19. Thin and thick primary cutaneous melanomas reveal distinct patterns of somatic copy number alterations

    PubMed Central

    Apollo, Alessandro; Pescucci, Chiara; Licastro, Danilo; Urso, Carmelo; Gerlini, Gianni; Borgognoni, Lorenzo; Luzzatto, Lucio; Stecca, Barbara

    2016-01-01

    Cutaneous melanoma is one of the most aggressive type of skin tumor. Early stage melanoma can be often cured by surgery; therefore current management guidelines dictate a different approach for thin (<1mm) versus thick (>4mm) melanomas. We have carried out whole-exome sequencing in 5 thin and 5 thick fresh-frozen primary cutaneous melanomas. Unsupervised hierarchical clustering analysis of somatic copy number alterations (SCNAs) identified two groups corresponding to thin and thick melanomas. The most striking difference between them was the much greater abundance of SCNAs in thick melanomas, whereas mutation frequency did not significantly change between the two groups. We found novel mutations and focal SCNAs in genes that are embryonic regulators of axon guidance, predominantly in thick melanomas. Analysis of publicly available microarray datasets provided further support for a potential role of Ephrin receptors in melanoma progression. In addition, we have identified a set of SCNAs, including amplification of BRAF and ofthe epigenetic modifier EZH2, that are specific for the group of thick melanomas that developed metastasis during the follow-up. Our data suggest that mutations occur early during melanoma development, whereas SCNAs might be involved in melanoma progression. PMID:27095580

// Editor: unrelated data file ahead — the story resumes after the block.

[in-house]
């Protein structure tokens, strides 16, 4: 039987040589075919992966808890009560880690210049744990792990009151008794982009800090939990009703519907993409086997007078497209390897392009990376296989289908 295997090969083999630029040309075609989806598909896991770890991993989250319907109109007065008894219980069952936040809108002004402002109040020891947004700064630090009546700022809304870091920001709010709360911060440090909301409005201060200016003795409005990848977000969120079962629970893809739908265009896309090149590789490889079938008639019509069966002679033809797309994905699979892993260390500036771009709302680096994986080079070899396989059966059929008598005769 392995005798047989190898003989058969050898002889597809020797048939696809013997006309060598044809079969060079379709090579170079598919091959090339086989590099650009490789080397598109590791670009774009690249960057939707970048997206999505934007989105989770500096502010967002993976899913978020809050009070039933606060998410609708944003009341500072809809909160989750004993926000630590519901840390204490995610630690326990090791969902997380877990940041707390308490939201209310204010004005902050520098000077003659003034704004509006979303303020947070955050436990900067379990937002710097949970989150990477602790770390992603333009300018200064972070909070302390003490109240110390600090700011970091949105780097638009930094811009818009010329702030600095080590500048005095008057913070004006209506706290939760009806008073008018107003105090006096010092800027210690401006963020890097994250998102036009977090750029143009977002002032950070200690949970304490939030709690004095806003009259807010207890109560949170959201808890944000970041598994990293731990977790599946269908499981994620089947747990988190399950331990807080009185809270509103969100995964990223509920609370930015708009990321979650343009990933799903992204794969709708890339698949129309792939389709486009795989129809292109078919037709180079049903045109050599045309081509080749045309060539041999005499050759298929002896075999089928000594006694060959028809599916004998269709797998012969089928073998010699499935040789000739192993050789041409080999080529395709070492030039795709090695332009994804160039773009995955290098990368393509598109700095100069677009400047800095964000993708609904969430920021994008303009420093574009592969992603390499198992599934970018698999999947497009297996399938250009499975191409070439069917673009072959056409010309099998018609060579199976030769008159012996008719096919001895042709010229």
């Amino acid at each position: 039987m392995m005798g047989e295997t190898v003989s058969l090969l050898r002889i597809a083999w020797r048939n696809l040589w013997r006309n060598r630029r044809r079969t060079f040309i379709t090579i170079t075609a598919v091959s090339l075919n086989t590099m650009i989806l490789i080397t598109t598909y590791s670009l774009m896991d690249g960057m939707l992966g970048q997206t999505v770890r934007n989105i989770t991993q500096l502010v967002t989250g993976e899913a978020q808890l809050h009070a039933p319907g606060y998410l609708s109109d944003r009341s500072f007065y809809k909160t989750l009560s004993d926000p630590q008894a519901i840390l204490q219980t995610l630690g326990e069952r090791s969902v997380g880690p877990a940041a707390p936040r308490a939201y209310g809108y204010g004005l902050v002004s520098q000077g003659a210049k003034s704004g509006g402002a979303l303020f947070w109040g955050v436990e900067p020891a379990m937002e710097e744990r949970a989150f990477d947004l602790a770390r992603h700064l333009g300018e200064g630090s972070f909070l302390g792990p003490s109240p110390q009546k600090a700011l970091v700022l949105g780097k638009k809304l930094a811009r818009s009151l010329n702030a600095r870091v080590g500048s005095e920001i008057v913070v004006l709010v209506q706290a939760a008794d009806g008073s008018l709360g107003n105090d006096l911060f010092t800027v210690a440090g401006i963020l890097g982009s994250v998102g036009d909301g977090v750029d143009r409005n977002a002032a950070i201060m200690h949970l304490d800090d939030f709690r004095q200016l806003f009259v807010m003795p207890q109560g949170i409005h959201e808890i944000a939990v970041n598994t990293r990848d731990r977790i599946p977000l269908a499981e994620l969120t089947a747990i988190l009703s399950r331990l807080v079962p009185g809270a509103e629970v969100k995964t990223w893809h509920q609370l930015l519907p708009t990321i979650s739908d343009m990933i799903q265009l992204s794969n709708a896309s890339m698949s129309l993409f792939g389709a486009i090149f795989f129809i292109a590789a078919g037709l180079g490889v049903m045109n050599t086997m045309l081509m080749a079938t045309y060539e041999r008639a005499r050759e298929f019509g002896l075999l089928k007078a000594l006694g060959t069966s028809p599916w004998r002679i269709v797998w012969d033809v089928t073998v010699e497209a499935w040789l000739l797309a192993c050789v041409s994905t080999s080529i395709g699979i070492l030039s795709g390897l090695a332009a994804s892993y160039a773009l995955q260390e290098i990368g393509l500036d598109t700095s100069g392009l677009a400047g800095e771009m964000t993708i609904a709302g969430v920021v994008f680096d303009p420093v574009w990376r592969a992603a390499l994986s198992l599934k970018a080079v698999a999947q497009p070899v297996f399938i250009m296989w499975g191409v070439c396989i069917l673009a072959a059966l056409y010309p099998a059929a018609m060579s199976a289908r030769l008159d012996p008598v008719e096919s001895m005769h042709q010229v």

20. Efficacy of Topical Timolol as Primary Monotherapy in Cutaneous Facial Infantile Hemangiomas.

    PubMed

    Ng, Zhi Yang; Kang, Gavin Chun-Wui; Chang, Chun-Shin; Por, Yong Chen

    2016-09-01

    Recent studies have shown that infantile hemangiomas (IHs) undergo a rapid growth phase between 5.5 and 7.5 weeks of life and do not usually proliferate beyond 6 months; growth thereafter is usually proportionate to the child's growth. This review assesses the evidence for topical timolol as primary monotherapy for cutaneous facial IHs before 12 months of age, and to determine the differences in outcome between early (before 6 months) and late initiation (after 6 months) of timolol. A review of English language articles published up to November 2015 was performed using selected key words. Articles identified were further reviewed for relevance. The full text of studies included for final analysis was perused to include pertinent patient details, treatment protocol with timolol, complications (if any) reported, and response to treatment. Four studies met the inclusion criteria. In children before 12 months of age, the efficacy of topical timolol for the treatment of cutaneous facial IHs in achieving clinically significant improvement as defined by a standardized Global Assessment Score score of 3 and above ranged from 47% to 88%. One study also showed that IH regression was greater in patients started on timolol before 6 months of age compared with those started later (P <0.05). Topical timolol initiated in children before 12 months of age appears to be safe and clinically effective. There was insufficient data for detailed analysis of outcomes in patients who commenced treatment before and after 6 months of age.